Social Movements and the Environment
Would you break the law to protect the environment? Tim DeChristopher, a 27-year-old college student did. He went to a Bureau of Land Management auction in Utah where public land was on the block. DeChristopher bid $1.79 million and effectively bought 22,000 acres of land. The problem: he didn’t have $1.79 million (not many college students do).
Supporters sent Tim donations, but he did not raise the $1.79 million. In the end that didn’t matter, since the new Secretary of the Interior, Ken Salazar, decided to invalidate the results of the auction and effectively reclaim the public land for the public.
Sociologists study what makes people decide to get involved in social movements. Why, for instance, are some people willing to risk going to jail, as DeChristopher did, for a cause when others do not decide to take action? Sociologists also examine why certain movements gain traction at some times but not others. What has put the environmental cause on many Americans’ radar?
The environment was a significant point of debate within last year’s presidential race: global warming, clean energy, and our dependence on oil made their way from the margins to the center of discussion.
It certainly wasn’t always this way. Remember when the former White House Press Secretary Ari Fleischer was asked in 2001 about whether Americans should change our lifestyles to conserve energy? He answered "That's a big no".
I can recall the last big energy crisis when I was a kid in the 1970s. In 1973 an oil crisis began when OPEC embargoed oil delivery to the United States. Gas prices spiked, and Congress enacted the National Maximum Speed Law (remember when highway speed limits were 55 mph?) in order to save gas. Conservation was a big deal, and public service announcements like these reminded us to focus on saving water. Restaurants would dim their lights and only serve water upon request.
Environmental disasters at places like the Three Mile Island nuclear facility and discovery of tons of toxic waste at Love Canal, New York also raised public awareness about protecting the environment.
Then the 1980s happened. Regulations thought to impede business were repealed, and Americans were encouraged to focus on individual success. When I was in high school during the mid 80s, anything that smacked of the 60s or 70s (read: any social cause) was considered lame. A faint mural of something called the ecology club was painted over, and membership dwindled to a few people before it too faded away.
Gas prices declined during this decade, SUVs were invented, and shows like Dallas and Dynasty (both about oil tycoons) celebrated extreme wealth, materialism, and individualism. Environmental disasters seemed a thing of the past (or of the far away--at Chernobyl all the way in the Soviet Union). The environment seemed like a quaint hippie topic, and derogatory terms like “tree hugger” and “eco-terrorist” derided people who sought to protect the environment.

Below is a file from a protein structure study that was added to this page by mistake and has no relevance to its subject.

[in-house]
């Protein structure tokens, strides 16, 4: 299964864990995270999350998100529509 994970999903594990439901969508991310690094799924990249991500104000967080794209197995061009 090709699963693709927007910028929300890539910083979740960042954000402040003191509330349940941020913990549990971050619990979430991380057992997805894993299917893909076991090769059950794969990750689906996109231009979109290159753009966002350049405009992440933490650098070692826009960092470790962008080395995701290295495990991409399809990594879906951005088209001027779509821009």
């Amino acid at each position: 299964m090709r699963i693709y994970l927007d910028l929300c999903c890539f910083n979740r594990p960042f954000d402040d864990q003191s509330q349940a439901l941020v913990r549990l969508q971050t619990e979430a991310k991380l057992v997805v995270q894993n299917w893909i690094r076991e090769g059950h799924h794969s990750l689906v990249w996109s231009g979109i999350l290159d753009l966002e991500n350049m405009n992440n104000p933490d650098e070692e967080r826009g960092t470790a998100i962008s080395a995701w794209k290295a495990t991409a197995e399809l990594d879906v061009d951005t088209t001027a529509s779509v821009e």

So what factors have led to our contemporary concern about environmental issues? According to resource mobilization theory, social movements are most successful when they manage to garner sufficient resources like money, volunteers, media attention, and perhaps most centrally, legitimacy. Mobilizing other organized groups to collaborate with can also help build coalitions to maximize resources.
But a lot of environmental activists worked very hard before getting widespread recognition. For instance, scientists studied global warming for many years before large proportions of the population and government officials considered it to be an urgent problem. Former Vice President Al Gore gave many speeches on this issue before his documentary An Inconvenient Truth won an Academy Award. What turned the tide?
One of the best ways to gain widespread support for a social movement is to convince the general public that without change their lives will be impacted for the worse. For example, skyrocketing energy costs mobilized people who might not else be concerned about environmental issues. When our wallets are in danger, we can spring into action very quickly. Couple this tendency with a growing number of high-profile supporters across the ideological spectrum like T. Boone Pickens, who made a good deal of his fortune in oil, and it becomes easier to convince people that the problem is significant and something should be done.
The fact that protecting the environment is now a key political issue still does not explain why people might take significant personal risks to support of a cause. I might recycle, drive a fuel efficient car, and walk instead of drive in my neighborhood, but these actions don’t have a great personal cost. In fact, my city provides special recycling bins that they pick up with the trash, my fuel-efficient car was cheaper than others that get worse mileage, and I like to take walks. So these actions actually benefit me in many ways.
What sociological explanations might help us understand why Tim DeChristopher and others like him are willing to take personal risks to support a cause?